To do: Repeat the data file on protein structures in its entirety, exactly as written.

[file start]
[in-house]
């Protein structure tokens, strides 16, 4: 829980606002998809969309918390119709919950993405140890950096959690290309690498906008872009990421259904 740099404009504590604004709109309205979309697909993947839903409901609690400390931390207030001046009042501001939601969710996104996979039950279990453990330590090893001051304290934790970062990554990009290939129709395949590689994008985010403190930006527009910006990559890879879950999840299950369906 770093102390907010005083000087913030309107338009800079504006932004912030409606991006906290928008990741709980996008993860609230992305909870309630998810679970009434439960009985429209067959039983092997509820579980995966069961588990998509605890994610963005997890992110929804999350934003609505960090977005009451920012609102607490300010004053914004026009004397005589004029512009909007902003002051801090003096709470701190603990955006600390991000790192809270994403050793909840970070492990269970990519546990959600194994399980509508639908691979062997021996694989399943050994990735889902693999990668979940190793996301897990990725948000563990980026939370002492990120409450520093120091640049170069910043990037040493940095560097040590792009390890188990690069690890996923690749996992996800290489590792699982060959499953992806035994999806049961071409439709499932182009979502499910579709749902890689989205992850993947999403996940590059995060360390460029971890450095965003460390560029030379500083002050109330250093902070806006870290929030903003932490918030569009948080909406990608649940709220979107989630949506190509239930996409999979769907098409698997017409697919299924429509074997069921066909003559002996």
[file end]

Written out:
[in-house]
């Protein structure tokens, strides 16, 4: 829980606002998809969309918390119709919950993405140890950096959690290309690498906008872009990421259904 740099404009504590604004709109309205979309697909993947839903409901609690400390931390207030001046009042501001939601969710996104996979039950279990453990330590090893001051304290934790970062990554990009290939129709395949590689994008985010403190930006527009910006990559890879879950999840299950369906 770093102390907010005083000087913030309107338009800079504006932004912030409606991006906290928008990741709980996008993860609230992305909870309630998810679970009434439960009985429209067959039983092997509820579980995966069961588990998509605890994610963005997890992110929804999350934003609505960090977005009451920012609102607490300010004053914004026009004397005589004029512009909007902003002051801090003096709470701190603990955006600390991000790192809270994403050793909840970070492990269970990519546990959600194994399980509508639908691979062997021996694989399943050994990735889902693999990668979940190793996301897990990725948000563990980026939370002492990120409450520093120091640049170069910043990037040493940095560097040590792009390890188990690069690890996923690749996992996800290489590792699982060959499953992806035994999806049961071409439709499932182009979502499910579709749902890689989205992850993947999403996940590059995060360390460029971890450095965003460390560029030379500083002050109330250093902070806006870290929030903003932490918030569009948080909406990608649940709220979107989630949506190509239930996409999979769907098409698997017409697919299924429509074997069921066909003559002996």